The whole nine yards - Jamaican aid workers vow to go all the way
Daraine Luton (from Haiti)
ONE WEEK after arriving in earthquake-ravaged Haiti, Jamaican aid workers have vowed to go the full nine yards to help in the rebuilding of that country.
Major Jaimie Stuart Ogilvie, who is heading the contingent of Jamaica Defence Force (JDF) personnel on the ground in Haiti, told The Sunday Gleaner that they were examining the structure of their delegation to "make sure that we have the right persons here for the long haul to continue the relief as long as we can".
The JDF has been at the centre of Jamaican involvement in the restoration of Haiti following the 7.0 magnitude quake. The Jamaica Fire Brigade, the Ministry of Health and the Jamaica Medical Doctor's Association have also been key contributors to the relief effort.
"We felt the magnitude of the earthquake, we knew the devastation that it would have caused, and we are happy to be here helping," Ogilvie told The Sunday Gleaner.
Hundreds of thousands of Haitians are feared dead and countless others injured as a result of the quake, which had its epicentre in the capital, Port-au-Prince. The Jamaica Fire Brigade, which participated in
Up to yesterday, the Jamaican contingent was delivering relief supplies to some of the hardest-hit areas while continuing to provide security and medical assistance.
The medical team has, even with limited resources, been leaving its mark on Haitian soil with its presence being welcome medicine for an ailing nation.
"We have been able to impact positively on people's lives. No life has been lost in our care. Whatever we have been doing is being well done and is being done carefully. Were it not for us, more lives would have been lost," head of the medical delegation, Dr Derrick McDowell, told The Sunday Gleaner.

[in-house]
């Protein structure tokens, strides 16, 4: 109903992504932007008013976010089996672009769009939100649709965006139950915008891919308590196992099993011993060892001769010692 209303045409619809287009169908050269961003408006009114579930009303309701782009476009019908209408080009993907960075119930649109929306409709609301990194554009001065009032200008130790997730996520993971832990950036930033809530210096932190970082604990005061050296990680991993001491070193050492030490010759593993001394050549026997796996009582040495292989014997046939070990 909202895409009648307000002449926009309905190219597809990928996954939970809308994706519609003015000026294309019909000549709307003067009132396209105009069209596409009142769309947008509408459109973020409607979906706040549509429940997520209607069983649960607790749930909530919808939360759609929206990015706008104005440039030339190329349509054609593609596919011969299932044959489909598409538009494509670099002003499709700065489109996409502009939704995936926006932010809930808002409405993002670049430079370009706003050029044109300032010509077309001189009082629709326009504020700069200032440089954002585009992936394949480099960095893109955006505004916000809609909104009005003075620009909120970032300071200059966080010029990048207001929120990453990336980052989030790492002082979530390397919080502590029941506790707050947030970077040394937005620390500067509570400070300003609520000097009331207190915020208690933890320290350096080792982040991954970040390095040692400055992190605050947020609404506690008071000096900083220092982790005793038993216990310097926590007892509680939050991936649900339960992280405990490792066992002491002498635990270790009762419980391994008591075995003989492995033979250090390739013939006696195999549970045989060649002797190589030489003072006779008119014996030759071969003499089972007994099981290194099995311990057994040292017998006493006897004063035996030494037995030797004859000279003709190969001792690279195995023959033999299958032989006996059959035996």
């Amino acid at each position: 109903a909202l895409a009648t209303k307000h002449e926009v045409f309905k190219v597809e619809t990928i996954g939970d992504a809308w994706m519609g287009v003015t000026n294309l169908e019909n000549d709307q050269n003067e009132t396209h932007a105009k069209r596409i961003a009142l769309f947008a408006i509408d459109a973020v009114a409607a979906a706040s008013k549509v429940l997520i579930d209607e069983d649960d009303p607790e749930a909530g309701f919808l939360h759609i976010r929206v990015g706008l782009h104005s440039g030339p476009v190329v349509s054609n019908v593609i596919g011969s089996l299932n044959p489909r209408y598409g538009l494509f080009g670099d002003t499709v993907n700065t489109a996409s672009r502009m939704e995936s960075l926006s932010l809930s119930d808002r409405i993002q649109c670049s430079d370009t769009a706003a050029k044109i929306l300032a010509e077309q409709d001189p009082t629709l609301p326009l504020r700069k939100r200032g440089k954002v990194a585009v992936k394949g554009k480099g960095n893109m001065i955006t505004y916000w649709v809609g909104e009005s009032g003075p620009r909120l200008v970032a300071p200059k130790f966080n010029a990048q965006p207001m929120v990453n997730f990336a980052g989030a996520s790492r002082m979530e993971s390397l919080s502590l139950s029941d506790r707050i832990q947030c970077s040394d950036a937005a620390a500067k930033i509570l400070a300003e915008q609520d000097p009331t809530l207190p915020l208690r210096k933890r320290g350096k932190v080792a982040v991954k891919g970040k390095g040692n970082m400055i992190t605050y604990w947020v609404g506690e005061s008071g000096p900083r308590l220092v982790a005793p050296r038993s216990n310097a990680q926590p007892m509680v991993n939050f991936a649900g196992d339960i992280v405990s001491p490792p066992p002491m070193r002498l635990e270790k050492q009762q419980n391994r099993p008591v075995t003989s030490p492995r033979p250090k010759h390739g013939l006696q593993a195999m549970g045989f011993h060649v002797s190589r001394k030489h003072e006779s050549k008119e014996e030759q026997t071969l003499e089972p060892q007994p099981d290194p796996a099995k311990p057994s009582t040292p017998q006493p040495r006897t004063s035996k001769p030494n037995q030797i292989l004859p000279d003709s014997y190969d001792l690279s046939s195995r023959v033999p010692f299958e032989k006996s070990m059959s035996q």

The Jamaican medical team comprising orthopaedic surgeons, general surgeons, anaesthetists, nurses, emergency medical technicians and public-health workers, now operates two of eight hospitals in Port-au-Prince. The JDF also runs a clinic that offers medical treatment.
"The whole team worked together to lay a foundation and has built a strong system so when the next team comes in they will have something to work with," McDowell said.
But while the Jamaican team carries on its tour of duties, it is being hamstrung by the absence of its own vehicle fleet and a shortage of fuel in the country. Language difference is a hurdle, but there is an abundance of goodwill from volunteers eager to ensure their countrymen get aid.
McDowell has said there is going to be another phase of medical intervention where there will be "public-health problems" as well as "direct repercussions from the amputation of the limbs".
"We will now enter a phase of rehabilitation where these people will need crutches or some walking aid and ultimately, a prosthesis, and the impact this will have on the patients themselves will be tremendous," McDowell said.
Meanwhile, Ogilvie said the Jamaican team was focused and committed to the job.
"Members of the teams are very energised. They have made great personal sacrifices in a lot of cases to be here at such short notice. That is the nature of the military, but there are other persons from outside of the military that are here," Ogilvie said.
He added: "The gratitude and the many thanks of appreciation that we have got have been well worth the effort when we see the relief that we have been able to bring to them and how much they appreciate it."
Many Haitians have lamen-ted the predicament of their nation and have expressed concerns about the ability of the country to bounce back.
One female doctor noted that a large portion of the country's university popula-tion had been killed in the quake, which could retard the pace at which Haiti rebounds from this disaster.